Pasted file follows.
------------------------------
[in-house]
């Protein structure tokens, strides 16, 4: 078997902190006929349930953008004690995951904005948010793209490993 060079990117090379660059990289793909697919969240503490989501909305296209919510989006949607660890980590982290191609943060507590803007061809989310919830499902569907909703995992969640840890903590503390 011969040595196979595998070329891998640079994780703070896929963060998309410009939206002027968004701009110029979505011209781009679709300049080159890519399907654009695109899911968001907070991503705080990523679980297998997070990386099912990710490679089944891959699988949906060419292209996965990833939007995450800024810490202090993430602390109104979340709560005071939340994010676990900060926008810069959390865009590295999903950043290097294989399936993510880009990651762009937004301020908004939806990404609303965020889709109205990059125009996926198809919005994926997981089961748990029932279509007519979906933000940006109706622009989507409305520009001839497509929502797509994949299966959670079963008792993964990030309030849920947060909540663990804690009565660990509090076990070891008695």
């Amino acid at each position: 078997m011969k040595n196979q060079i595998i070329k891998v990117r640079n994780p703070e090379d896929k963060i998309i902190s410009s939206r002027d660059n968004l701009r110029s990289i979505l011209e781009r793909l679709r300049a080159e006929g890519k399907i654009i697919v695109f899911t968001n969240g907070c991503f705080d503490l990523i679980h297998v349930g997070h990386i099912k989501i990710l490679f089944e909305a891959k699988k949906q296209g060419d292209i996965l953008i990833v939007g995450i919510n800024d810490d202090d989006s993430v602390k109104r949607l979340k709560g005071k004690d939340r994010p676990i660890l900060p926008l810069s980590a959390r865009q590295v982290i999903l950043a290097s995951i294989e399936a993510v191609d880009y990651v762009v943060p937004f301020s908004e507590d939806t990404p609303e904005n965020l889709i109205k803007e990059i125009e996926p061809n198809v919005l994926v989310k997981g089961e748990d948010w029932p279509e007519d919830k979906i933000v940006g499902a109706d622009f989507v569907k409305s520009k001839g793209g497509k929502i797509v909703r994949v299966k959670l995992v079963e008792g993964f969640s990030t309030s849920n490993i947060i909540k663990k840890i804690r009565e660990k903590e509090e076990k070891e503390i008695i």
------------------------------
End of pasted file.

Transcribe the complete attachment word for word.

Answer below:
[in-house]
């Protein structure tokens, strides 16, 4: 078997902190006929349930953008004690995951904005948010793209490993 060079990117090379660059990289793909697919969240503490989501909305296209919510989006949607660890980590982290191609943060507590803007061809989310919830499902569907909703995992969640840890903590503390 011969040595196979595998070329891998640079994780703070896929963060998309410009939206002027968004701009110029979505011209781009679709300049080159890519399907654009695109899911968001907070991503705080990523679980297998997070990386099912990710490679089944891959699988949906060419292209996965990833939007995450800024810490202090993430602390109104979340709560005071939340994010676990900060926008810069959390865009590295999903950043290097294989399936993510880009990651762009937004301020908004939806990404609303965020889709109205990059125009996926198809919005994926997981089961748990029932279509007519979906933000940006109706622009989507409305520009001839497509929502797509994949299966959670079963008792993964990030309030849920947060909540663990804690009565660990509090076990070891008695």
């Amino acid at each position: 078997m011969k040595n196979q060079i595998i070329k891998v990117r640079n994780p703070e090379d896929k963060i998309i902190s410009s939206r002027d660059n968004l701009r110029s990289i979505l011209e781009r793909l679709r300049a080159e006929g890519k399907i654009i697919v695109f899911t968001n969240g907070c991503f705080d503490l990523i679980h297998v349930g997070h990386i099912k989501i990710l490679f089944e909305a891959k699988k949906q296209g060419d292209i996965l953008i990833v939007g995450i919510n800024d810490d202090d989006s993430v602390k109104r949607l979340k709560g005071k004690d939340r994010p676990i660890l900060p926008l810069s980590a959390r865009q590295v982290i999903l950043a290097s995951i294989e399936a993510v191609d880009y990651v762009v943060p937004f301020s908004e507590d939806t990404p609303e904005n965020l889709i109205k803007e990059i125009e996926p061809n198809v919005l994926v989310k997981g089961e748990d948010w029932p279509e007519d919830k979906i933000v940006g499902a109706d622009f989507v569907k409305s520009k001839g793209g497509k929502i797509v909703r994949v299966k959670l995992v079963e008792g993964f969640s990030t309030s849920n490993i947060i909540k663990k840890i804690r009565e660990k903590e509090e076990k070891e503390i008695i």